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Frischs Restaurants Inc Case Solution
This case study is about a chain of restaurants in the United States. The concept of running a restaurant has been running in the Frisch family for more than a century. According to their official website, the first Frisch’s Café opened up as early as 1905. It has been running under the name of Frisch Big Boy Restaurants since 1948. In the present day, Frisch’s Big Boy Restaurants have numerous outlets in the states of Kentucky, Indiana, and Ohio (Our Company, 2016). This report focuses on analyzing the financial health of Frisch’s Restaurants.
Following questions are answered in this case study solution
Answers to Case Questions:
Degree of Financial Leverage
Price to Earnings Ratio
Percentage of Earnings retained
Common Stock – Authorized
Common Stock – Issued
Common Stock – Outstanding
Book Value per Share
Case Analysis for Frischs Restaurants Inc
A number of tools will be used to analyze the company’s financial health comprehensively.
The Degree of Financial Leverage (DFL) measures the sensitivity of a company’s earnings per share to its operating income. In the case of Frisch’s Restaurants, the DFL is considerably on the higher side. Since EPS and EBIT are positively related, an increase in the company’s operating income would amplify the impact on the EPS. However, if the operating income decreases, then this would bring about a negative impact on the EPS of the same magnitude. (Investopedia , 2016)
Investors, to estimate the worth of a company use the Price to Earnings ratio. It is the ratio of the worth of a company’s share with respect to its income (Berk, 2009). In the case of Frisch’s Restaurants, the P/E ratio has reduced from 13.33 to 10.64. This reduction is a result of the drastic drop in the share price of Frisch’s Restaurants from $28 to $20.87. EBIT has also decreased; however, the impact of the drop in the equity price overshadowed its effect. The PE ratio for the Restaurants/ dining industry in the US has hovered around 23-25, which is considerably higher than Frisch’s is (Restaurants Industry Valuation, 2016). This leads to the conclusion that its stock prices are over-valued.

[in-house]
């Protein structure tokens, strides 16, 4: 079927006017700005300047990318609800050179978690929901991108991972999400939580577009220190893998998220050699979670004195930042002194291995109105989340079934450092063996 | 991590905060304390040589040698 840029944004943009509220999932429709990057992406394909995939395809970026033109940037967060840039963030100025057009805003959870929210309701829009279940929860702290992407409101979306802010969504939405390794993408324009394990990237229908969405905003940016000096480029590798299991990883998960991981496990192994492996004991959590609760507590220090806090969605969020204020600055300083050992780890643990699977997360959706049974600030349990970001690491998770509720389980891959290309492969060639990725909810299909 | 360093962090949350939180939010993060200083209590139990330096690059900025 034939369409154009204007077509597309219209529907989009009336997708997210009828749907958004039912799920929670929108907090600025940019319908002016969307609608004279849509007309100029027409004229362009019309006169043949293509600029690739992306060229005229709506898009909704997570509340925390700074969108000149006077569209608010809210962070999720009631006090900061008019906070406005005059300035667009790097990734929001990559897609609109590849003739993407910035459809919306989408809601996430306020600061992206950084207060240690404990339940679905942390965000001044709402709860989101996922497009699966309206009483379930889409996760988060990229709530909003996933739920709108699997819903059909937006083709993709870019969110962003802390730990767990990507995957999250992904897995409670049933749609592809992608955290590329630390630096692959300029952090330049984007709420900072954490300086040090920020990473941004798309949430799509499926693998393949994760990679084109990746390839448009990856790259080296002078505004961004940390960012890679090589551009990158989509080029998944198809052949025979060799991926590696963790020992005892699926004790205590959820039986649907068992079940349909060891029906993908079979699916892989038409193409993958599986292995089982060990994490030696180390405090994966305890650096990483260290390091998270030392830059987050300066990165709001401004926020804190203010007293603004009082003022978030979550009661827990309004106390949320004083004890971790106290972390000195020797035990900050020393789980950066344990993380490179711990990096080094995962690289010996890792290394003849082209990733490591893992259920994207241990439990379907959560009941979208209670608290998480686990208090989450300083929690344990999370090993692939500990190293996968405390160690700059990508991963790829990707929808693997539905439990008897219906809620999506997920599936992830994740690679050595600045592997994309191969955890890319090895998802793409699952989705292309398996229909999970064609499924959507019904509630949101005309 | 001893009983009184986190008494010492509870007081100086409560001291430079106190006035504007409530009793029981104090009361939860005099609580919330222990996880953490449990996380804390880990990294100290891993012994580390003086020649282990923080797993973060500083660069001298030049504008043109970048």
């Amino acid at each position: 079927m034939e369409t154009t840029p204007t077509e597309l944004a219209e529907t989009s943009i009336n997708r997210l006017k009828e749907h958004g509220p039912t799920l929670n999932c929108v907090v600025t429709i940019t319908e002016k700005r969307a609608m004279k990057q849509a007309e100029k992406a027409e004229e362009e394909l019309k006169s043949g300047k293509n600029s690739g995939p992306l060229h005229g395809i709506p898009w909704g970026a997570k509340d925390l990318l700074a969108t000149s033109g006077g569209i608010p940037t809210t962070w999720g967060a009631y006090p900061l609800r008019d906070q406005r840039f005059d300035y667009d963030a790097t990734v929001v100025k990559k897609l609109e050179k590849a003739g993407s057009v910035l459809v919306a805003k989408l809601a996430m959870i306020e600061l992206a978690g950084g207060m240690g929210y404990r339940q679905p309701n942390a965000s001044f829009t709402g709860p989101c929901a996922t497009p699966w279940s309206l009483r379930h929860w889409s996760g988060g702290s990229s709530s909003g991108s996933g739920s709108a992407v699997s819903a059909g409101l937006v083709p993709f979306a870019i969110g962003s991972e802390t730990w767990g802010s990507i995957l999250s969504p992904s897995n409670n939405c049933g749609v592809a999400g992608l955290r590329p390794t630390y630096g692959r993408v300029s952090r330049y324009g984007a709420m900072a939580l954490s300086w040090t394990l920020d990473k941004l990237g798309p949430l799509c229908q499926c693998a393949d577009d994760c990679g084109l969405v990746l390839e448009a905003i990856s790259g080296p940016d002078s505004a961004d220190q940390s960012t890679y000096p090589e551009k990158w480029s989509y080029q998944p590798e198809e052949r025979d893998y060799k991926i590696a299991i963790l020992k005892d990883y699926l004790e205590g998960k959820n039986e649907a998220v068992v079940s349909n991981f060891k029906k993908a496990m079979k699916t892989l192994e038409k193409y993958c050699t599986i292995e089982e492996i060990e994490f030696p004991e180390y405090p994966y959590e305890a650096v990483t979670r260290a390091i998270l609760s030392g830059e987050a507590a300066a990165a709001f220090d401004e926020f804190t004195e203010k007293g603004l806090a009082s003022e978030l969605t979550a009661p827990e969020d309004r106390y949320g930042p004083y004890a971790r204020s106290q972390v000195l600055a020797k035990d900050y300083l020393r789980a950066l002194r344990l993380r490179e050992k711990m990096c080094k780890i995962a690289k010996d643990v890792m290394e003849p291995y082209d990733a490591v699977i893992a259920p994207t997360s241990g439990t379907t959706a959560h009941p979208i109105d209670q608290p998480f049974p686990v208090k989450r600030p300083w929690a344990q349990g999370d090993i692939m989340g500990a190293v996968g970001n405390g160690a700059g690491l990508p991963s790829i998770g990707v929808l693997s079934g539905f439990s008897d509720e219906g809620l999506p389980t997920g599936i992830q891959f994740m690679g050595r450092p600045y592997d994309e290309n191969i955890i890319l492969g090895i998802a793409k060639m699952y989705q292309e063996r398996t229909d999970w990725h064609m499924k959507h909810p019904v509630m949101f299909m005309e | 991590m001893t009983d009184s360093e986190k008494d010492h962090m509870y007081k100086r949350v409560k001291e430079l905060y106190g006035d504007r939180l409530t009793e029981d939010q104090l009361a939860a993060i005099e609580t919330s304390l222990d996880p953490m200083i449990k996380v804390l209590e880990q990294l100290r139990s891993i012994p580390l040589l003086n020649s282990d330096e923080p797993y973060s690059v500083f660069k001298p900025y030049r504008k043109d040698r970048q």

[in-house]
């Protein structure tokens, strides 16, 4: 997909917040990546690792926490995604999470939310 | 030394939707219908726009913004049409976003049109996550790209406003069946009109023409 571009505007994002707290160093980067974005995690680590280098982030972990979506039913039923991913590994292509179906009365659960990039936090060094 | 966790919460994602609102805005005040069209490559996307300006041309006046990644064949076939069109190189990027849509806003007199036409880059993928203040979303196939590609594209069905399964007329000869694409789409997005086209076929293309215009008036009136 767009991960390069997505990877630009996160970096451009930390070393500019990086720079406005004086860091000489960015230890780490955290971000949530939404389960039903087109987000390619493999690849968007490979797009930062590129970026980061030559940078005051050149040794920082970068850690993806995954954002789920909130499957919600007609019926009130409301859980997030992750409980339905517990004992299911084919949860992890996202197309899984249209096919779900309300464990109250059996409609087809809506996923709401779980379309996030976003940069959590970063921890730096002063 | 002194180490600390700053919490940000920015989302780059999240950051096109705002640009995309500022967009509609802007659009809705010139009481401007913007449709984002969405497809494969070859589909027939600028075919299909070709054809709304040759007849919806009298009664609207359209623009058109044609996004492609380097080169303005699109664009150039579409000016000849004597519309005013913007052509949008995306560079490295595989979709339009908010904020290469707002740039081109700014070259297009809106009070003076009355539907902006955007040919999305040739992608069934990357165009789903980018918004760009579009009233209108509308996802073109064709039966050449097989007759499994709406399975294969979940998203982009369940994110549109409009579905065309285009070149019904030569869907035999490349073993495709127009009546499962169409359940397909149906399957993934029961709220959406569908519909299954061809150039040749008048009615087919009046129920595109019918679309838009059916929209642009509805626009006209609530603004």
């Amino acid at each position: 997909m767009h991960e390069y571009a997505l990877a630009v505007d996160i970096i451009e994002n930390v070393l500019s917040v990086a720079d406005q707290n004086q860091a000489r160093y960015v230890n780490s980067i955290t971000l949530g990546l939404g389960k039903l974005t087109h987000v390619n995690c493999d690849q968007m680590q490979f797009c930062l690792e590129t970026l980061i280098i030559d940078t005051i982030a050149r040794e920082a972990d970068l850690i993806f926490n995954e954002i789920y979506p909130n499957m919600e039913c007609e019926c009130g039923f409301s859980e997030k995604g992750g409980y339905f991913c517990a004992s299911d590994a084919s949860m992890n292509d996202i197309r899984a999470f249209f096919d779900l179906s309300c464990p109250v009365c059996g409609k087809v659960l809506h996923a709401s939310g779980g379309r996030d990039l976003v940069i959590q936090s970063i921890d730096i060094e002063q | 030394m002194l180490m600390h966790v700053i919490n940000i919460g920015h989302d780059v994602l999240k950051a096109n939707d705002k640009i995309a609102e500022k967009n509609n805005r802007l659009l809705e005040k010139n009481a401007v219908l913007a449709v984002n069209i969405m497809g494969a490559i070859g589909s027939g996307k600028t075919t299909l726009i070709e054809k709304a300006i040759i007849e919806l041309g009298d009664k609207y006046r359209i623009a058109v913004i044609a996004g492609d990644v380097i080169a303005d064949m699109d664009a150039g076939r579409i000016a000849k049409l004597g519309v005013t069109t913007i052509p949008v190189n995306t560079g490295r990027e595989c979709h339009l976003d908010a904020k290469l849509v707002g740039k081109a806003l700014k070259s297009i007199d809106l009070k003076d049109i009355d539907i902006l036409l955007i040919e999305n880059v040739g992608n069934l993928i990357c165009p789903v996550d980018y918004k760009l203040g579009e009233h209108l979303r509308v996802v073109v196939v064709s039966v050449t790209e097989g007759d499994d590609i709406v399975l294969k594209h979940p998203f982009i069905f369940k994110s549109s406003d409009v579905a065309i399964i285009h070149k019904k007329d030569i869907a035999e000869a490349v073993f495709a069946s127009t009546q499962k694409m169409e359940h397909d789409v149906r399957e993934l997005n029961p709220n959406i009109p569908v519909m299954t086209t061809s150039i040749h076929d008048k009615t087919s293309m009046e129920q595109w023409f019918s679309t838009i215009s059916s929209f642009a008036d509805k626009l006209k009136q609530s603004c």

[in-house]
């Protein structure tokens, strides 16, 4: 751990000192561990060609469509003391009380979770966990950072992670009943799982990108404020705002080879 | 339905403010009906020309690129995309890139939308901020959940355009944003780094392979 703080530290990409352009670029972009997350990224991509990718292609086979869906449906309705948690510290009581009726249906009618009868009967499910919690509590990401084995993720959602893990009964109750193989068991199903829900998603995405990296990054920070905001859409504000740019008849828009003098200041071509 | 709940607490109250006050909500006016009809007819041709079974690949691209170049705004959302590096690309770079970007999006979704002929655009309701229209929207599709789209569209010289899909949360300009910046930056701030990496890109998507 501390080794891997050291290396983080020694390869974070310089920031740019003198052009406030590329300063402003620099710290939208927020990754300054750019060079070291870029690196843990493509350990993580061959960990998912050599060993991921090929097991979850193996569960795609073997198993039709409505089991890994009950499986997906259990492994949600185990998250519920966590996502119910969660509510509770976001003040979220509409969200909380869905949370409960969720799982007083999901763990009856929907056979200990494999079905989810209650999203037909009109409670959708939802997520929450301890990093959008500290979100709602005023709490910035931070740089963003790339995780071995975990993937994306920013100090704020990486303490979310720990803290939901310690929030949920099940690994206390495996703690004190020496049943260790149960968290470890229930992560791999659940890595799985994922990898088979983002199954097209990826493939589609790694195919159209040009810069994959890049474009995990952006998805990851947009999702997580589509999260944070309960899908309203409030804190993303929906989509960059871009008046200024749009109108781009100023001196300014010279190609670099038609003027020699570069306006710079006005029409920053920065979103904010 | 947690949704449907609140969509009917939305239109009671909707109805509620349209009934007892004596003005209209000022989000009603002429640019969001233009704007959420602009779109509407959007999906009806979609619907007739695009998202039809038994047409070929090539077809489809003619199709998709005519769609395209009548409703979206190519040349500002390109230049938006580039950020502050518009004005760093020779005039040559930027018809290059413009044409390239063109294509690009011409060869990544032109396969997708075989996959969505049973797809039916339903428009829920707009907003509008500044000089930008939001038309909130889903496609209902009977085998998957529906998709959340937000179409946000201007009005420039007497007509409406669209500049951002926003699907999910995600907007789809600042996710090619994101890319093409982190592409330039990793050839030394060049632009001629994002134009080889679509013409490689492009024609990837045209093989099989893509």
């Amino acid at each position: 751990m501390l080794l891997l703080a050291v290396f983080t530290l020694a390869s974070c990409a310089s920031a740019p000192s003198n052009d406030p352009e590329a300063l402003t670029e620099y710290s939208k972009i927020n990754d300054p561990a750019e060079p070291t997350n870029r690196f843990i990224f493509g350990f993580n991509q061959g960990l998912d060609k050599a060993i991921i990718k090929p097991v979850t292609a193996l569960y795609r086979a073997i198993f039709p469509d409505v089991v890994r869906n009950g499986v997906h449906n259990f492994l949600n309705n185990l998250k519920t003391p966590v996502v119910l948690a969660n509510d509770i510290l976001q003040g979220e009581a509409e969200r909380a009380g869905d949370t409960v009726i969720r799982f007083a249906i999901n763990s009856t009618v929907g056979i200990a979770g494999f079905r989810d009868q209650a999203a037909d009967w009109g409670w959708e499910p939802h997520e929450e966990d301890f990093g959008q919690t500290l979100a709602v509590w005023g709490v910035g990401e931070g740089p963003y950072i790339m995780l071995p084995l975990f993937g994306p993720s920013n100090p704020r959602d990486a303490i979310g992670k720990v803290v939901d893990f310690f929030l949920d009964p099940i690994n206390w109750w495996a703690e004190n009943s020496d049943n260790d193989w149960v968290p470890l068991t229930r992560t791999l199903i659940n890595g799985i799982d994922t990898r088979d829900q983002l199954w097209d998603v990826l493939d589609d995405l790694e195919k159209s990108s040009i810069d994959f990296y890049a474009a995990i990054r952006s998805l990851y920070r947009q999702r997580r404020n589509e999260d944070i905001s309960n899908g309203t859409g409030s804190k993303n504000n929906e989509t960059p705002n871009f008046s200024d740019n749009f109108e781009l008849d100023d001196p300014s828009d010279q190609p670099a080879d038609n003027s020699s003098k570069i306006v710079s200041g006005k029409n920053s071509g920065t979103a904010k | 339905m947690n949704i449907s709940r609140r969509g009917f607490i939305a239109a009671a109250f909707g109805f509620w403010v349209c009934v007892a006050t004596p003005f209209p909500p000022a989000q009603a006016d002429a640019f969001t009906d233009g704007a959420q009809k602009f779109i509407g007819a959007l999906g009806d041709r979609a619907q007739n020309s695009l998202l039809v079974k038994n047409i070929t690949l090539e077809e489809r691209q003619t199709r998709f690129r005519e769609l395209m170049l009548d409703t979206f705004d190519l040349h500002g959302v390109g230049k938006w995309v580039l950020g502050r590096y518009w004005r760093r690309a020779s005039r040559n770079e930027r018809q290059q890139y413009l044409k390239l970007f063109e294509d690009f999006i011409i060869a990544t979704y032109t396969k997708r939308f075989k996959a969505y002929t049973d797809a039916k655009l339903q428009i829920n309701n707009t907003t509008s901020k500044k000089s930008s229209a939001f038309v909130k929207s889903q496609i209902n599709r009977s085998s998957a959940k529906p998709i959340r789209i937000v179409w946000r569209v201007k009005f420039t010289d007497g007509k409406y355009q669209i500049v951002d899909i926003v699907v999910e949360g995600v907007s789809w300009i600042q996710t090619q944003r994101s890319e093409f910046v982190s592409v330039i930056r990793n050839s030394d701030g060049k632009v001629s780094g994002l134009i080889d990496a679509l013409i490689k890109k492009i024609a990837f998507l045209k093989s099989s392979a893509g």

The Percentage of Earnings Retained for Frisch’s Resturants has decreased from 77% to 74% in 2010. This means that Frisch’s Restuarants is giving out a greater proportion of its income out as dividends. This could be due to declining investor interetest or limited future expansion opportunities.
The most fundamental underlying problem in the case of Frisch’s Restaurants is the declining revenue resulting in lower net income. Lower levels of income lead to lower positive investor expectation driving the share prices down.
Since the revenue is decreasing, Frisch needs to invest in more qualitative measures for increasing its sales. The possible avenues could be to allocate more resources to the advertising and marketing budget. However, this should be done in line with the appropriate reduction in other operating expenses to keep the profitability constant.
Another possible line of action for Frisch’s Restaurants could change the supplier for procuring raw materials. The cost of Food and Paper alone makes up for approximately 34% of the total revenue. A new supplier or renegotiated terms with the current suppliers could result in discounts on bulk buying, eventually leading to lower Cost of Goods Sold.
Moreover, Frisch’s Restaurants could plough back a larger proportion of its earnings for future expansions instead of giving out dividends. In replacement of dividends, the company can issue a 2 to 1 stock split to give incentive to the investors and stopping them from drawing out their investments. The saved earnings could be brought to use in opening up new stores or integrating horizontally as well as vertically.
The current Book Value per Share ($23.73) is higher than the current market price ($20.87). This means that in case Frisch’s Restaurants become insolvent, the shareholders would receive more than what they invest today. This can attract new investors, as they would consider this company as a safe investment.
The net profit margin in 2009 was 5.7% and in 2010 5.6%. Since the profitability has remained almost constant, the decrease in revenue was the only driving force behind lower operating income. Once the level of revenue has been maintained at an appropriate level, the operating income would increase resulting in higher returns for the shareholders. Once the earnings are increased, a positive investment sentiment would be attached to Frisch’s Restaurants. Higher earnings reflect efficient operations and opportunities of future growth. These factors together will attract more investment into Frisch’s Restaurant Inc. leading to an increased demand for its equity. The higher the demand for the equity, the higher people would be willing to pay for it and hence the share price will move up. Once the price per share increases, it will improve the Price to Earnings ratio for the company bringing it at par with the US Restaurants and dining industry.
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